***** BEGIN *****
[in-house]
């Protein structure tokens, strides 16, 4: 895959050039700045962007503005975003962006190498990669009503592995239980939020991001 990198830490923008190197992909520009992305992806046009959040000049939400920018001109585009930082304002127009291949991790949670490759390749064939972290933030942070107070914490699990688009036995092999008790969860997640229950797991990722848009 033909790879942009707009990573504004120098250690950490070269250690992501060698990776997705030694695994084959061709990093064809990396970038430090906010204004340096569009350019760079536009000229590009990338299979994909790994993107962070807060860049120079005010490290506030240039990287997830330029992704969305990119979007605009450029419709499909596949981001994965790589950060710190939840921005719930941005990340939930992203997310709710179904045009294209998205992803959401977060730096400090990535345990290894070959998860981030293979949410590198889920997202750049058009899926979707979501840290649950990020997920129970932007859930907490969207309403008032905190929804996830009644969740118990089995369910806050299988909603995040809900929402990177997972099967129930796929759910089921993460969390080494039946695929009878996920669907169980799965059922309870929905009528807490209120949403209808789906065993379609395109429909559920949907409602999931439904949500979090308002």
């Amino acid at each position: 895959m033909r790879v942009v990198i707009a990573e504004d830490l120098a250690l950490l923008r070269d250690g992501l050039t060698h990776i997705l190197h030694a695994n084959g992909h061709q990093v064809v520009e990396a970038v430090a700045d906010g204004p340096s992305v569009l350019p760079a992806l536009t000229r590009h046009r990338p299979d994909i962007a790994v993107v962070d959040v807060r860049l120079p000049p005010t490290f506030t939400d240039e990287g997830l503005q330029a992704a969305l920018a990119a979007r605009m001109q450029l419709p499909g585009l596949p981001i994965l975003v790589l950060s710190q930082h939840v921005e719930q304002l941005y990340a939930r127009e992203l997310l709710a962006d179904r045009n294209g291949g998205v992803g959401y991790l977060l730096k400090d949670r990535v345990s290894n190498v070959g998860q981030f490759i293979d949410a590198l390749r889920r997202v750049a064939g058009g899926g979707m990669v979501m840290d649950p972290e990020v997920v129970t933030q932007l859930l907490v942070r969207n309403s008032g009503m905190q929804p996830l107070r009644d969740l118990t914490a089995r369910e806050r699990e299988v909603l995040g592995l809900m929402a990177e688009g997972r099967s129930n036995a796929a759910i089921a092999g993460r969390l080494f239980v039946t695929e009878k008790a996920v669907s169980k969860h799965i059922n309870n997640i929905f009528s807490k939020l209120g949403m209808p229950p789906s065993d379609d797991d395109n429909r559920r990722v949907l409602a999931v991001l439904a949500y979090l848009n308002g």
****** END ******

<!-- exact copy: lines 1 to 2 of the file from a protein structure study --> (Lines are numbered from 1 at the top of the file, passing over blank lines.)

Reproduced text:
[in-house]
């Protein structure tokens, strides 16, 4: 895959050039700045962007503005975003962006190498990669009503592995239980939020991001 990198830490923008190197992909520009992305992806046009959040000049939400920018001109585009930082304002127009291949991790949670490759390749064939972290933030942070107070914490699990688009036995092999008790969860997640229950797991990722848009 033909790879942009707009990573504004120098250690950490070269250690992501060698990776997705030694695994084959061709990093064809990396970038430090906010204004340096569009350019760079536009000229590009990338299979994909790994993107962070807060860049120079005010490290506030240039990287997830330029992704969305990119979007605009450029419709499909596949981001994965790589950060710190939840921005719930941005990340939930992203997310709710179904045009294209998205992803959401977060730096400090990535345990290894070959998860981030293979949410590198889920997202750049058009899926979707979501840290649950990020997920129970932007859930907490969207309403008032905190929804996830009644969740118990089995369910806050299988909603995040809900929402990177997972099967129930796929759910089921993460969390080494039946695929009878996920669907169980799965059922309870929905009528807490209120949403209808789906065993379609395109429909559920949907409602999931439904949500979090308002």